The Stratus and Sebring sedans for the second generation used a revised version of the Chrysler JA platform named JR. The coupe models with the same names were entirely different cars; they were actually based on the Mitsubishi Eclipse.
During this time, sales declined as its ratings from consumer and auto magazines fell below average among mid-size cars, while the sedan market had shifted and pushed the larger Intrepid and later Charger to record sales. 2004 brought styling revisions, which did not reverse this trend. The coupe was dropped from the lineup after 2005, and the Stratus was discontinued in May 2006 (the Sebring name was continued).
Some of the 2.7 L V6 engines have suffered from failures due to oil sludge contamination. These problems happen when fine engine oil passages become clogged with sludge, and often result in catastrophic failure of the engine. Chrysler clained, Improper maintainace, such as irregular oil changes would see such results. This has not been proven as many 2.7 owners had the sludge problem with regular documented oil changes. These owners claim adesign defect in the motor. An unknown number of Stratus, Intrepid, Chrysler Concorde, and Sebring owners have been affected. Fixes include changing to synthetic oil, inspection, and even engine replacement.
In Mexico, the Stratus R/ T came in a turbocharged version. The Stratus R/ T's turbocharged 2.4 L engine went through some improvements in 2001, when power was increased to 215hp (160kW). This improved engine would later be used in the U.S. in the Dodge SRT-4 and PT Cruiser GT. Stratus R/ T engines built from March 2004 and later generated 225hp (168kW) at 5200 rpm and 235lb·ft (319N·m) of torque at 4200 rpm. Stratus R/ T models with the turbocharged engine could be recognized by a rear badge saying "Turbo".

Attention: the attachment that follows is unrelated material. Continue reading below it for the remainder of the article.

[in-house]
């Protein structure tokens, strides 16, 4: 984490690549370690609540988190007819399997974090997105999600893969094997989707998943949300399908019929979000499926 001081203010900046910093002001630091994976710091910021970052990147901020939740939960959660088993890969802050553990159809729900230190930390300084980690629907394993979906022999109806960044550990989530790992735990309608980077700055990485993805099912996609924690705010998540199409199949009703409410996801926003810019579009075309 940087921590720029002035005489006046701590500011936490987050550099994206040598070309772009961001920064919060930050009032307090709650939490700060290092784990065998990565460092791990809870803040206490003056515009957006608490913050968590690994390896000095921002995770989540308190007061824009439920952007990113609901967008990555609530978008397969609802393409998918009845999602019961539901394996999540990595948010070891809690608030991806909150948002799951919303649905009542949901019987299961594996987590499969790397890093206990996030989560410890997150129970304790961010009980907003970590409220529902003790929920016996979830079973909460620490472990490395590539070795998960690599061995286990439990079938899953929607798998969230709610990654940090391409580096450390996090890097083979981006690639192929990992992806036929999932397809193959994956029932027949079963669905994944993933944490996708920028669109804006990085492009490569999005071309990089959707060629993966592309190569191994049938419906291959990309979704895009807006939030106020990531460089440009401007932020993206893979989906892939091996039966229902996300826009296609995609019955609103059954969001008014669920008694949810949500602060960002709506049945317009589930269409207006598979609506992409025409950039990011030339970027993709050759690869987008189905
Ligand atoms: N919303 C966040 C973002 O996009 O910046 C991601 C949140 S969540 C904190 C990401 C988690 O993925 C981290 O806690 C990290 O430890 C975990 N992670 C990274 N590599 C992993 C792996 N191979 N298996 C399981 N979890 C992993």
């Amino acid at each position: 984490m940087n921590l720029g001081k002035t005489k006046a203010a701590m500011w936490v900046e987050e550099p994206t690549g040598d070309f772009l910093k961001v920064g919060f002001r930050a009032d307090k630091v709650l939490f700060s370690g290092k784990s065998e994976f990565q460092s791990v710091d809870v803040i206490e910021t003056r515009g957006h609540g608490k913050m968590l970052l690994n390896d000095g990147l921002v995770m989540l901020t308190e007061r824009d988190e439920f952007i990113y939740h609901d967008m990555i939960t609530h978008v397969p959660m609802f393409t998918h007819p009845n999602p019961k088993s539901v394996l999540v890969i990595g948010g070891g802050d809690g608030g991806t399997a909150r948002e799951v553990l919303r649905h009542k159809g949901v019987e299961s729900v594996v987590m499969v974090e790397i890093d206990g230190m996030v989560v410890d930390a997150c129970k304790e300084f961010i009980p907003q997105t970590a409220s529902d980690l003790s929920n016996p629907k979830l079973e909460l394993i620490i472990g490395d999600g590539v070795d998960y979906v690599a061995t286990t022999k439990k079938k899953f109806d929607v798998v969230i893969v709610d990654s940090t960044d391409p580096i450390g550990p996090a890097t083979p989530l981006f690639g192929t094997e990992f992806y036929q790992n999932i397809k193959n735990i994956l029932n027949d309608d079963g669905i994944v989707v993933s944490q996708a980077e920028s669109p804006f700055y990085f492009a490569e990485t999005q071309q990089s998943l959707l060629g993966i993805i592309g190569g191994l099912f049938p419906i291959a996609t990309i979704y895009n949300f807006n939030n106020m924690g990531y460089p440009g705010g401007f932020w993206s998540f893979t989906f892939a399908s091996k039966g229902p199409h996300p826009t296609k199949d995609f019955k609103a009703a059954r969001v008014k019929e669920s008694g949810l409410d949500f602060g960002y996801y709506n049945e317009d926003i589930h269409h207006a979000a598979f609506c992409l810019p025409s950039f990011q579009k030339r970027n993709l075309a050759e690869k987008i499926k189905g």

Although still offered in 2006, the Stratus was generally not shown among other Dodge cars in auto shows.
- ES - 2001-2004
- SE - 2001-2004
- SXT - 2002-2006
- R/ T - 2002-2006
- SE - 2001-2002
- R/ T - 2001-2005
- SXT - 2002-2005
The second generation Dodge Stratus, along with the Chrysler Sebring, will be built for GAZ in Russia from late 2007 or early 2008 on, and will be sold under the brand "Siber" . The license and production facilities for these cars were sold in April 2006 to Russian billionaire Oleg Deripaska, who owns the GAZ company in Nizhny Novgorod, which builds the Volga automobile. The price is approximately US$151 million (€ 124 million). The new production facilities are planned to build up to 65,000 cars of both models yearly. Four-cylinder engines will be purchased from Chrysler and made in Mexico.